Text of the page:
Christian Engagement In Secular Society: Politics, The Gospel, And Moral Influence -- By: K. T. Magnuson
SBJT 11:4 (Winter 2007) p. 22
Christian Engagement In Secular Society: Politics, The Gospel, And Moral Influence
Political solutions that entail bringing Christian moral convictions to bear on public policy and legislation may at times be described as the art of the impossible. This seems particularly true in our “post” culture—what is said to be postmodern, post-Christian, and perhaps generally post-past. One of the features of the contemporary moral landscape in the West is to consider many moral issues, which were once thought to be in the public domain, to be matters of private choice (call it “post-public” morality). Curiously, despite an emphasis on community in the postmodern era, the privatization of morality has only increased. This has had a profound effect on political and legal judgments on issues such as contraception, sex, abortion, marriage and divorce, homosexuality, euthanasia, stem cell research, cloning, and assisted reproductive technologies, to name a few. Though such issues are increasingly relegated to a supposed private sphere, it is clear that they involve very public consequences. Given that this is the case, the question that is pressed upon Christians—and all citizens—is this: How should we seek to engage with and influence our culture, if we should at all, when it comes to matters of morality? If, for instance, we believe that a certain type of reproductive technology is immoral, should we seek to prohibit it in the law? There are a variety of options by which we may have influence, each of which may have a place. However, the first and most significant way in which Christians ought to influence the surrounding culture is by the witness of proclamation, personal influence, and example, and not first and foremost by the political process.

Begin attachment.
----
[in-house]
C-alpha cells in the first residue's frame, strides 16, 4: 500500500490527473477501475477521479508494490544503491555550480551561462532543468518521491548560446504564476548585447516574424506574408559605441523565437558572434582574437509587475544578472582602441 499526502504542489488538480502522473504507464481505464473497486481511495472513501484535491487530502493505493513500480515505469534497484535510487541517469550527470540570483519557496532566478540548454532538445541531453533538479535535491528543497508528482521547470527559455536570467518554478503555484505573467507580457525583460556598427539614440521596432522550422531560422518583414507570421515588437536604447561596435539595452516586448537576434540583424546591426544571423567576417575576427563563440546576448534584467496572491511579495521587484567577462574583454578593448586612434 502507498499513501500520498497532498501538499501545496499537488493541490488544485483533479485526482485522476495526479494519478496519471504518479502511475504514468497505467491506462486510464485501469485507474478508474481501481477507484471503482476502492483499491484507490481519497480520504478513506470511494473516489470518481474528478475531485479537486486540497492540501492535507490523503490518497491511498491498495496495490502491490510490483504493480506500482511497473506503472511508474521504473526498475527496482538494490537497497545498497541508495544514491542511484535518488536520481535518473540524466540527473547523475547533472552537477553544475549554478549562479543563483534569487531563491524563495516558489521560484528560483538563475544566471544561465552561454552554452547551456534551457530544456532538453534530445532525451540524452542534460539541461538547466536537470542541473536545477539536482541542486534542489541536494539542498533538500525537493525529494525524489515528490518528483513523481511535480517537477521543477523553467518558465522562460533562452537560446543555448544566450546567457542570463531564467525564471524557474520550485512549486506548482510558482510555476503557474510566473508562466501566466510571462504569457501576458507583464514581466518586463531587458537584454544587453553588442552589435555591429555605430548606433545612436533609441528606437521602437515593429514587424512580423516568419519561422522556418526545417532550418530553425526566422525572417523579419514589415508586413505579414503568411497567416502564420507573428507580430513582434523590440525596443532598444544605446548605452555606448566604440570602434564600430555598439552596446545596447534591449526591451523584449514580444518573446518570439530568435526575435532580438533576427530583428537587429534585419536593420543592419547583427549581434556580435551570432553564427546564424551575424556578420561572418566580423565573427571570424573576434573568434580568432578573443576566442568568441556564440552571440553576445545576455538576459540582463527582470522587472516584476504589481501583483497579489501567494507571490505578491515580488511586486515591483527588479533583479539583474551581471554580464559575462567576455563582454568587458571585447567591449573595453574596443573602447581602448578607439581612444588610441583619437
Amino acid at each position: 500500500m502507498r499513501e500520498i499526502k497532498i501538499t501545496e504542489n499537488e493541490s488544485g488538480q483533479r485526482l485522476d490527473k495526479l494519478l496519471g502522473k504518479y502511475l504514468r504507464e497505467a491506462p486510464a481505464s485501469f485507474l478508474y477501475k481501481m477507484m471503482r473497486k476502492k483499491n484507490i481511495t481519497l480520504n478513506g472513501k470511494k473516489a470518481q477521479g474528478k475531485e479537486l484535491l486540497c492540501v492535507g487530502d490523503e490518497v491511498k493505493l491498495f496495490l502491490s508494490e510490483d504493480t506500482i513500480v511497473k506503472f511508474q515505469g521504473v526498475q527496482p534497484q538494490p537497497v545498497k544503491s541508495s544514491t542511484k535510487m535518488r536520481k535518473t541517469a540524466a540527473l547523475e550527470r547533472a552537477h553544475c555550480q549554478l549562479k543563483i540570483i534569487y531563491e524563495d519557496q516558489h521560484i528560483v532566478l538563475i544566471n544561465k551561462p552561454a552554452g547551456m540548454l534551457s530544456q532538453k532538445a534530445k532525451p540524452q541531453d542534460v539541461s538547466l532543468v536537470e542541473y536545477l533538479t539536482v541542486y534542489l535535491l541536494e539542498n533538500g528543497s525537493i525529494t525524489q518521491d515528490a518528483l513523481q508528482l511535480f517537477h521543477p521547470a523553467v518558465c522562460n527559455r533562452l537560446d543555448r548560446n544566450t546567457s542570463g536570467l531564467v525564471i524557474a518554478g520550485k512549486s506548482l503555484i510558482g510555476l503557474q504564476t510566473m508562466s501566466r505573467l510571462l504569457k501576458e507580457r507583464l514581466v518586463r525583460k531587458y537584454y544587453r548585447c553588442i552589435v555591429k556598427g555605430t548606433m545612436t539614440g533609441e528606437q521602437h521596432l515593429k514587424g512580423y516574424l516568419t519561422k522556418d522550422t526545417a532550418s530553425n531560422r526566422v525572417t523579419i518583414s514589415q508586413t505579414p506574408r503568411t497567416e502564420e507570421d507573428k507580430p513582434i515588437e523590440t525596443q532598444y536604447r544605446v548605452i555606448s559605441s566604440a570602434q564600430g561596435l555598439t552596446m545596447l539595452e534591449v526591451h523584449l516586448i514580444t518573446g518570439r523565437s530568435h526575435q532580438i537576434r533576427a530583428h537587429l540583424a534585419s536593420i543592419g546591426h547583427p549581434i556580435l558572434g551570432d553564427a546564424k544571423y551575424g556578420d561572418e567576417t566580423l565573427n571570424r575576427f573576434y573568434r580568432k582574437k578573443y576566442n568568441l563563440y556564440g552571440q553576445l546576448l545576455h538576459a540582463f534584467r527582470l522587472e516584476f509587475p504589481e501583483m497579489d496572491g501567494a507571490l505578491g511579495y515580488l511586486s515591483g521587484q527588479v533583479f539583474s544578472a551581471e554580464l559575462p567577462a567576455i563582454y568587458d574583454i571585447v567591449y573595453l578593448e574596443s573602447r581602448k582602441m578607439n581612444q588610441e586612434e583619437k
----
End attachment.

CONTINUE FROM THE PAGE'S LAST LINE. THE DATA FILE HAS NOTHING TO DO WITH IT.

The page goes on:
Proposals For Influencing Culture
United States politics has always had a strong presence of Christian individuals, many of whom have exerted significant influence. What has been remarkable over the last several decades is the growth of Christian political groups involved in the political process.1 By most any measure, such groups have had a significant impact on the political landscape, largely by focusing attention on important moral issues. Yet, one danger of that success could be the temptation to seek political solutions as the primary mode of influence in society. Even worse, churches may be attracted to the power and influence of political groups, and focus attention primarily on the political process.
Political organization on the part of Christians does not simply stem from a desire for political power. Rather, it is often driven by a sense of desperation over changes in the moral landscap...
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